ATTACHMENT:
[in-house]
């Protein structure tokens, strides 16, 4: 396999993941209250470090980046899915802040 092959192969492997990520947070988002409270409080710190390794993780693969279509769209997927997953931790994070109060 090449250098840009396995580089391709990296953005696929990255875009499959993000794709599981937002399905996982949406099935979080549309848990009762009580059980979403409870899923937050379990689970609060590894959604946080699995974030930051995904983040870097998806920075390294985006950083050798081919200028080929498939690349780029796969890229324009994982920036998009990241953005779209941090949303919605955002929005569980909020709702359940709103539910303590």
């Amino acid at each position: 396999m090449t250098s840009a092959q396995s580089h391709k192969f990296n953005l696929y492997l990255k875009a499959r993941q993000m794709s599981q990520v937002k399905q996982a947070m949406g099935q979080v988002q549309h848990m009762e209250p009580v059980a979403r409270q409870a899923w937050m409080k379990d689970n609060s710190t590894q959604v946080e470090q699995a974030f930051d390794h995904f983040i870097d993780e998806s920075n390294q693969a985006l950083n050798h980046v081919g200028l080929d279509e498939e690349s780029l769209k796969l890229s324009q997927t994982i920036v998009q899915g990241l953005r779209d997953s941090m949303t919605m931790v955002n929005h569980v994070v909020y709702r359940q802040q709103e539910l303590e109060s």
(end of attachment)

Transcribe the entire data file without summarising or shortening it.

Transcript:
[in-house]
């Protein structure tokens, strides 16, 4: 396999993941209250470090980046899915802040 092959192969492997990520947070988002409270409080710190390794993780693969279509769209997927997953931790994070109060 090449250098840009396995580089391709990296953005696929990255875009499959993000794709599981937002399905996982949406099935979080549309848990009762009580059980979403409870899923937050379990689970609060590894959604946080699995974030930051995904983040870097998806920075390294985006950083050798081919200028080929498939690349780029796969890229324009994982920036998009990241953005779209941090949303919605955002929005569980909020709702359940709103539910303590």
């Amino acid at each position: 396999m090449t250098s840009a092959q396995s580089h391709k192969f990296n953005l696929y492997l990255k875009a499959r993941q993000m794709s599981q990520v937002k399905q996982a947070m949406g099935q979080v988002q549309h848990m009762e209250p009580v059980a979403r409270q409870a899923w937050m409080k379990d689970n609060s710190t590894q959604v946080e470090q699995a974030f930051d390794h995904f983040i870097d993780e998806s920075n390294q693969a985006l950083n050798h980046v081919g200028l080929d279509e498939e690349s780029l769209k796969l890229s324009q997927t994982i920036v998009q899915g990241l953005r779209d997953s941090m949303t919605m931790v955002n929005h569980v994070v909020y709702r359940q802040q709103e539910l303590e109060s």